This research project’s unique combination of theory and practice allowed the development of a Masters-level course on ‘Strategic Diplomacy in the 21st Century: Rethinking Strategy and Statecraft’. This course is relevant to advanced graduate students who want to engage in out-of-the-box thinking on how to usefully disaggregate the extremely complex policy problems the early 21st century faces, and how to develop strategies to address those problems.
The two project leaders taught two iterations of the course (in 2015 and 2016), receiving important feedback and support from many students who are now working in government agencies. Prantl delivered the third iteration of this course in July 2020, taking into account significant developments since 2019 such as the climate crisis, Australia's disastrous bushfire season, and the COVID-19 pandemic. The fourth iteration was successfully completed in November 2021; the fifth iteration is slated for August 2022.
“The Strategic Diplomacy course was academically and professionally enriching. The way the course linked theoretical concepts to policy ideas through the lens of complex system analysis changed the way I thought about problems in international affairs. I’ve applied this knowledge time and time again whilst working for the Australian Government, particularly in thinking about Australia’s interests in Asia, where security, economic, environmental and other factors intersect.”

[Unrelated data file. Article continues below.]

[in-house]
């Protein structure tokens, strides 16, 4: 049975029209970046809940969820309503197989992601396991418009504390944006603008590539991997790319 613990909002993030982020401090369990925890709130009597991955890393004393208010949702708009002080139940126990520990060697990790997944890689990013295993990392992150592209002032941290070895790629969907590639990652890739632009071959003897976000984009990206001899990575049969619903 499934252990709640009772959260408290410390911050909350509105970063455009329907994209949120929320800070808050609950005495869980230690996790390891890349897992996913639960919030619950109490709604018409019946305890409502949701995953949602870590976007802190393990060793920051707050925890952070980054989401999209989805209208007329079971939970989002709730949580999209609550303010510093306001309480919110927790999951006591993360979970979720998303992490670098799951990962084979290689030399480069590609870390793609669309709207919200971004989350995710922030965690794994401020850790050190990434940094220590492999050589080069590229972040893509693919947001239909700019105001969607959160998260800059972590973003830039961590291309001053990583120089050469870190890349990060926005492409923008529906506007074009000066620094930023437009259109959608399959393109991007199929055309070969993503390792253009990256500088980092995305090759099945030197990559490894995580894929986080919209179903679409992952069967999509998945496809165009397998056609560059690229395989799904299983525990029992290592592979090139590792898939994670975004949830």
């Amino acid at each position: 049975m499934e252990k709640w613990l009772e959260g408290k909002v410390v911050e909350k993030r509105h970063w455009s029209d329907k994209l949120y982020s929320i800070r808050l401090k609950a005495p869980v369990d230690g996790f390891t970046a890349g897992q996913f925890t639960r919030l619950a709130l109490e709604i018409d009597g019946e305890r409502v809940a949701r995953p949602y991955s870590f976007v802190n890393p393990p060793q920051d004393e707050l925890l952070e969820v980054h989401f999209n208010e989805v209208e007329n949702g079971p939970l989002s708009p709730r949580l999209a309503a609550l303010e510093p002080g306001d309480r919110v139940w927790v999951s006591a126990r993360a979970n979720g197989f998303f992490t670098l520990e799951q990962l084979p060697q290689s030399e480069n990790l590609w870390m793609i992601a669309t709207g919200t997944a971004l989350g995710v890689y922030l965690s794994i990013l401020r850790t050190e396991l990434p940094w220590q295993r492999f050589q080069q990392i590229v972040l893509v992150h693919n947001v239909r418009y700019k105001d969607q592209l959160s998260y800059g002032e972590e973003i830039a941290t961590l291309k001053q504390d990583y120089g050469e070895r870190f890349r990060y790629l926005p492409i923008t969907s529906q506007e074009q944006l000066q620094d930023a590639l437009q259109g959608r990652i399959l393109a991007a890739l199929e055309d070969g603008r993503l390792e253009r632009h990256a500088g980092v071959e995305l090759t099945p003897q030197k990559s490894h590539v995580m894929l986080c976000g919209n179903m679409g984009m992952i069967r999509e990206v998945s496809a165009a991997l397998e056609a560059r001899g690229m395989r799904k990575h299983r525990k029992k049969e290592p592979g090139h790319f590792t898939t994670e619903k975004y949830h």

– Ms. Rohana Prince, Policy Officer, DFAT (class of 2015)
“As Australia steps up its support to the Asia-Pacific region, and ‘Strategic Diplomacy’ continues to enter the policy vernacular, this course should become a staple for future problem solvers seeking to work in government. With a focus on embracing complexity, this course forces you to re-frame how we think about emergent challenges we continue to engage with – especially in the national security space.”
– Mr. Greg Ley, Australian federal government official (class of 2015)